Certificates of Insurance: A Primer
A certificate of insurance is proof that an organization is covered under an insurance policy. The certificate of insurance should not be mistaken for an actual insurance policy. It does not provide, endorse, amend, extend or alter the terms of a policy.
As a parish business manager or institutional official, you are in a position to both request and provide a certificate of insurance. Let’s look at some common examples.
You may be asked to provide a certificate of insurance if you plan to take a group of students on a field trip to tour a municipal recycling facility for Earth Day. The municipality wants you to visit, but doesn’t want to be responsible if one of the students is injured. The facility will ask you for proof of insurance to cover possible damage to the equipment or the students.
Typically, certificates of insurance are requested by:
- Service providers
- Parties to lease or use agreements
- Athletic facilities, camps
You may need to request a certificate of insurance from a vendor or contractor who is providing services to your parish or institution or any non-parish organization that uses your premises. Examples of organizations include local athletic leagues that play on the school fields or in the gymnasium and Knights of Columbus or Alcoholics Anonymous groups that hold regular meetings at the parish.
Snow removal and maintenance contractors, food service vendors and catering services must give you a certificate of insurance. This protects the parish and the diocese and ensures there are adequate, non-church funds available to respond to claims that may arise from a vendor’s work at the parish.
Construction projects at the parish require a certificate of insurance that indicates the contractor carries workers’ compensation and general liability coverage. The liability insurance protects the parish in the event the contractor’s negligence causes injury to a third party.
Whether you provide or request the certificate of insurance, you must check the effective dates of the underlying insurance policy to make sure it will be in effect for the duration of the project.
It’s always a good idea to ask vendors and user groups for Additional Insured Status. This is a straightforward procedure that reduces the likelihood of conflict between insurers in the event of a claim. In general, two insurers cover the claim, but the primary insurer is the vendor’s or user group’s. This prevents headaches for the parish. Make sure the certificate names your parish, school or institution, as well as the Roman Catholic Archbishop of Boston, a Corporate Sole, and Cardinal Sean O’Malley as additional insured.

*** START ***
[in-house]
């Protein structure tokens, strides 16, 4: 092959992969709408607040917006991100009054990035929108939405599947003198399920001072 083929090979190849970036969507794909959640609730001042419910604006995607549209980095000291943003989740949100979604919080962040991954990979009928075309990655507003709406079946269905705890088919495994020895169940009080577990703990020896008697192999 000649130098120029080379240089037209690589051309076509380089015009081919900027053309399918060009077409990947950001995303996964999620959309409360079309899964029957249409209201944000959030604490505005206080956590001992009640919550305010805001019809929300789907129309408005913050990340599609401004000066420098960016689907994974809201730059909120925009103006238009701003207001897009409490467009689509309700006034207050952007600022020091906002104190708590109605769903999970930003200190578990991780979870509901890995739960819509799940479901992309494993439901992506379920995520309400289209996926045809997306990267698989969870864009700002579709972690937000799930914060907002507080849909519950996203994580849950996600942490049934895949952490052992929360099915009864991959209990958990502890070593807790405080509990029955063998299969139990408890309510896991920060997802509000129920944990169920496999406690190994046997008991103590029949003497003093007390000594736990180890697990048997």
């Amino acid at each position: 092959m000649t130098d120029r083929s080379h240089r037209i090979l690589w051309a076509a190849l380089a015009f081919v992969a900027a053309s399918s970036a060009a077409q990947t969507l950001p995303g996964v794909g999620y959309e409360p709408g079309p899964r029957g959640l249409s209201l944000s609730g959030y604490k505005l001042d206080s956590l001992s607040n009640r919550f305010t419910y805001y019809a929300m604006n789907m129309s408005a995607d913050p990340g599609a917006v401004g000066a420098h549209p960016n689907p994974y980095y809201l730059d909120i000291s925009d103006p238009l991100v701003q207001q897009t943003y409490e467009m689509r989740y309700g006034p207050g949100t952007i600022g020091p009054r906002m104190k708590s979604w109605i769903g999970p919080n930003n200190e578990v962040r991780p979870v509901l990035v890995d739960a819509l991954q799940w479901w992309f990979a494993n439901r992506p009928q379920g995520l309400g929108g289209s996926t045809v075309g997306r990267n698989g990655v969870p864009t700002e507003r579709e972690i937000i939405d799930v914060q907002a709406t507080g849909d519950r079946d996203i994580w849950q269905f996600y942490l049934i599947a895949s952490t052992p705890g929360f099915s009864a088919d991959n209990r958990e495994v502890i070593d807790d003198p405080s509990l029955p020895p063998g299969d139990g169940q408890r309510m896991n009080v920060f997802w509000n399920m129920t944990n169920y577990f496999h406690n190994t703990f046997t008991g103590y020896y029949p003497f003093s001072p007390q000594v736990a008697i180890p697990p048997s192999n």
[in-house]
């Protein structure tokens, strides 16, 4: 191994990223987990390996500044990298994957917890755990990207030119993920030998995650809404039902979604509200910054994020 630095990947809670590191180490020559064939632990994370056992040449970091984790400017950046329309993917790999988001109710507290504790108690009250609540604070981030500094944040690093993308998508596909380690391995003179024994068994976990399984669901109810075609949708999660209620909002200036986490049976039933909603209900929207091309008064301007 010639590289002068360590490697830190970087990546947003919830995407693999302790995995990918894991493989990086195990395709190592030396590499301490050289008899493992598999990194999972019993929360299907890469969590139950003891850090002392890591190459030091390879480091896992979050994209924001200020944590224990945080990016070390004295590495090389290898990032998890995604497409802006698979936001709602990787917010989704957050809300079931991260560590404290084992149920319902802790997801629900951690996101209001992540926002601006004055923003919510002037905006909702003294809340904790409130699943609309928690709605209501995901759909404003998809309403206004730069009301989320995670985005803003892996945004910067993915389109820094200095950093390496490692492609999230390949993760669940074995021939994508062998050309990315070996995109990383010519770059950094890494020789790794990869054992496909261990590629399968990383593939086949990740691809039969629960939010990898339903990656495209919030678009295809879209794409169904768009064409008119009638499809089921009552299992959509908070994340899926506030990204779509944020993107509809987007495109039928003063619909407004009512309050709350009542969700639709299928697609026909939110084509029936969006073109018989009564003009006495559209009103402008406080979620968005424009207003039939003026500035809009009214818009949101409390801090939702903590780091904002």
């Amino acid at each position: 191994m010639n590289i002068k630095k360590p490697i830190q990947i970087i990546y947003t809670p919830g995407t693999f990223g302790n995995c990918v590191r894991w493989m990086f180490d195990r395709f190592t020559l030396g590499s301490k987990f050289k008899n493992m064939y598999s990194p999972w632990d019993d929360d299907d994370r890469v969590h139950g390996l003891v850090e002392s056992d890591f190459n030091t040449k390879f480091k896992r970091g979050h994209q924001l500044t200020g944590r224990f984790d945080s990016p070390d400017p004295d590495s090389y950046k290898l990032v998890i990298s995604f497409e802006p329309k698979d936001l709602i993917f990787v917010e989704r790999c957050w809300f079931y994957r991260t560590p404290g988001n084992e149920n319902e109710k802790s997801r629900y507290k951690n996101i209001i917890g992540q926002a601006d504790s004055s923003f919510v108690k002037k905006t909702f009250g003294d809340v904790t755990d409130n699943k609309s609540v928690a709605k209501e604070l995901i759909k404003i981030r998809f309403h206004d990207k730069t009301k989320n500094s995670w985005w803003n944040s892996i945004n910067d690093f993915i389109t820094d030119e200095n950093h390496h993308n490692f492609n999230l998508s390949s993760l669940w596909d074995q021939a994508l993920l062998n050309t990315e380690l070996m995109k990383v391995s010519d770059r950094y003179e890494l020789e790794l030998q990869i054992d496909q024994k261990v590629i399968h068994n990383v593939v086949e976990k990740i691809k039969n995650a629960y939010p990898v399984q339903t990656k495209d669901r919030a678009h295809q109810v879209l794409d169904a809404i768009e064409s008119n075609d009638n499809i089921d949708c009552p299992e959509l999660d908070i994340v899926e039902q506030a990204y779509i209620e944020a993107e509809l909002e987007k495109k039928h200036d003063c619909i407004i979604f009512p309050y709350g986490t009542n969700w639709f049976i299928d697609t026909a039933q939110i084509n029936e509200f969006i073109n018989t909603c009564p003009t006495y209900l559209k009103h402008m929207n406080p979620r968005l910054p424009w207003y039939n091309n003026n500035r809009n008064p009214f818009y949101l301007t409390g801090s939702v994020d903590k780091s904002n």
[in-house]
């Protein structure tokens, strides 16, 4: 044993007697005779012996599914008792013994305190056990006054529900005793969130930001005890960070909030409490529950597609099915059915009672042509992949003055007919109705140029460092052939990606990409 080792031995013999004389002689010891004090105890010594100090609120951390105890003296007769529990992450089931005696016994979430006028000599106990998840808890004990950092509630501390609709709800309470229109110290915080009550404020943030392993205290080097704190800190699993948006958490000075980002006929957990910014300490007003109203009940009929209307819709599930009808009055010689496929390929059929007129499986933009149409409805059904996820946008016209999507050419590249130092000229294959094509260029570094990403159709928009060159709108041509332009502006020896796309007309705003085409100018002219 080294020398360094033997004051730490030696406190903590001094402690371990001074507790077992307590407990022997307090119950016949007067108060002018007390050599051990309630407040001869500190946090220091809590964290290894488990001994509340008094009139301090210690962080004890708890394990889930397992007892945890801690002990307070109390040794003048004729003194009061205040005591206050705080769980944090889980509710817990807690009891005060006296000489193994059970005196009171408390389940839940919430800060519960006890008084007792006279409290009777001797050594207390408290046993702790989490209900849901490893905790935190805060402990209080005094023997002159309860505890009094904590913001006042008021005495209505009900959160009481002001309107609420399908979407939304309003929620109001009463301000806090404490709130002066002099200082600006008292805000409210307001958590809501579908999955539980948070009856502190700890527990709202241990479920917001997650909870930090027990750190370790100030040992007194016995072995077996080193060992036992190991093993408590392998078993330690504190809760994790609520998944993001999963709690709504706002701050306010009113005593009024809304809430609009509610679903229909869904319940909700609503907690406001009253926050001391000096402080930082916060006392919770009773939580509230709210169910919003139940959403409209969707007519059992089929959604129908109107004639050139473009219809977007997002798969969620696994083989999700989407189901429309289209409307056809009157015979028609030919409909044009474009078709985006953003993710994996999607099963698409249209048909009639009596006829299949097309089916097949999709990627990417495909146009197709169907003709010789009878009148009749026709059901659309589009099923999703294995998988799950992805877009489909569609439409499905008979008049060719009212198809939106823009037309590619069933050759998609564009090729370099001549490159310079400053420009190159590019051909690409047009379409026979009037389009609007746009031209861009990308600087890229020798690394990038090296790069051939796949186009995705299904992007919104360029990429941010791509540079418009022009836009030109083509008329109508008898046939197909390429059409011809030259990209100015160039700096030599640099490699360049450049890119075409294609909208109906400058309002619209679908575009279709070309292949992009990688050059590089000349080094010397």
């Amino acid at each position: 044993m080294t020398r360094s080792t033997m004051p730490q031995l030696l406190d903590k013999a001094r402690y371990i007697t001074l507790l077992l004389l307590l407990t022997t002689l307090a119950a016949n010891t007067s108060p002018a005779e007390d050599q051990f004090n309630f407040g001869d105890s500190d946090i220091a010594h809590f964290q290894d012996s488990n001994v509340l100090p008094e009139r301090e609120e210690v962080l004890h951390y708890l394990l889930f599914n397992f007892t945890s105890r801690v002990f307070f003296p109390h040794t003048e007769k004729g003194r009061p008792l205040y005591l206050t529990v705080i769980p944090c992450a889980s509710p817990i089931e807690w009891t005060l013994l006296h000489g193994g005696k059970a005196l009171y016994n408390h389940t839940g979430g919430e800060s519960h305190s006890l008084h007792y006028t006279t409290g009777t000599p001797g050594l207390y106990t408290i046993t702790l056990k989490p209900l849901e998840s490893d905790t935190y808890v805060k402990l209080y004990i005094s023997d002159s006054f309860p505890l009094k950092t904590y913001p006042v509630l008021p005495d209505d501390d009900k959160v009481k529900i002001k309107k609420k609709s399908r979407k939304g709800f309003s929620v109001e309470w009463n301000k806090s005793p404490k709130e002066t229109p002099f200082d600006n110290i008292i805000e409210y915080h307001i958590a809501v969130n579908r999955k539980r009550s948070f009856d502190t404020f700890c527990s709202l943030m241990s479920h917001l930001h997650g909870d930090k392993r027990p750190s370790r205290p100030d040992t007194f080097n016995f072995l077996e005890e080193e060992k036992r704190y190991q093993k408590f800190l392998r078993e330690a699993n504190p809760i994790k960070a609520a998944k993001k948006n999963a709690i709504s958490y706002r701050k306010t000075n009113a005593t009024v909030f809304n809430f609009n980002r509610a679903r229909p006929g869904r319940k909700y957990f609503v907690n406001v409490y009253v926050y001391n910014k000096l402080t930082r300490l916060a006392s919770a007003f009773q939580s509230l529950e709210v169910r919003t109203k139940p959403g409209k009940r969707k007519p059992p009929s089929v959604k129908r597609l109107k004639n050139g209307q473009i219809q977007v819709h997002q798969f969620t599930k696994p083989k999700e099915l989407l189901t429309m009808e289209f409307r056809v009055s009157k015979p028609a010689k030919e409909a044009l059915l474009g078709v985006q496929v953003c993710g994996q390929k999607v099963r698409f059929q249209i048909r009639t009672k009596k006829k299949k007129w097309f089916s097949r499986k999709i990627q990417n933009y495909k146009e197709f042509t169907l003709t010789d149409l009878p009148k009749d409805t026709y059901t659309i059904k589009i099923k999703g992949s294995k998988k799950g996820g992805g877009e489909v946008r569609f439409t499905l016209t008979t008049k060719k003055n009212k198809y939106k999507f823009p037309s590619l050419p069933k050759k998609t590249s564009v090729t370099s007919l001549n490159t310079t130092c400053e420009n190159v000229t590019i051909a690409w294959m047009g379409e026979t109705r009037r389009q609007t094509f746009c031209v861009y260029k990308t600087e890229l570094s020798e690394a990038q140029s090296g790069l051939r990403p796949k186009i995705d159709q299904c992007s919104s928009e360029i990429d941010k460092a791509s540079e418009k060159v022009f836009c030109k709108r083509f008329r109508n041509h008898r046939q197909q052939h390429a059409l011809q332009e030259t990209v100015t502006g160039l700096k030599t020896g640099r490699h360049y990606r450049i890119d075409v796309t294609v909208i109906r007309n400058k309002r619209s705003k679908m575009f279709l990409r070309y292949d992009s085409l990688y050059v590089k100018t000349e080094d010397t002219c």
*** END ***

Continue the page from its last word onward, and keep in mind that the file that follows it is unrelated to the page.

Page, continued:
Ask for proof of Workers’ Comp coverage if a business, such as a caterer, will use your premises and has employees working there. Two million dollars is the preferred amount. Also, if a company plans to operate motor vehicles or equipment on your premises, the company must have both workers’ comp and auto insurance. If an employee is injured, he or she may still have a valid claim against the parish, but workers’ comp would respond first and pay medical expenses and lost wages. Employers are required to maintain workers’ comp.
Rarely, a vendor may ask the parish for proof of workers’ comp, if the parish is using someone else’s facility and has parish employees present. If a vendor makes this request, please contact the Office of Risk Management to discuss.
General Liability Coverage on a Certificate of Insurance
Check the fine print!
Make sure General Liability coverage on the certificate of insurance is “occurrence-based” and not “claims made.”
“Claims-made” coverage is limited to the period that a specific insurer wrote the policy for a location. It may not cover claims reported after-the-fact, if the insurer has changed.
“Occurrence-based” coverage responds to any claim that occurs during the policy period, regardless of when it is reported. If an incident happened in 2012, while a policy was in place, the policy would still respond to a claim made in 2014, even if the insurer changed between the event and the claim.
Do not accept a certificate of insurance that is “claims-made.” Insist on one that is “occurrence-based.”
How Much Coverage Do We Need?
General liability: the minimum recommended amount is $2 million, although specific operations, vendors or circumstances may warrant higher limits.
Workers’ Comp: the minimum is $1 million but we recommend $2 million.
Auto: the minimum for commercial vendors is $1 million, but high-occupancy vehicles require more, including $2 million for vans and $10 million for buses. Limits above $1-2 million may be provided in an umbrella policy, which offers the same coverage, written as an extra layer that sits above the existing policy.
As always, if you have any questions about a certificate of insurance request, or if you need to request a certificate and are unsure of the process, please contact the Office of Risk Management.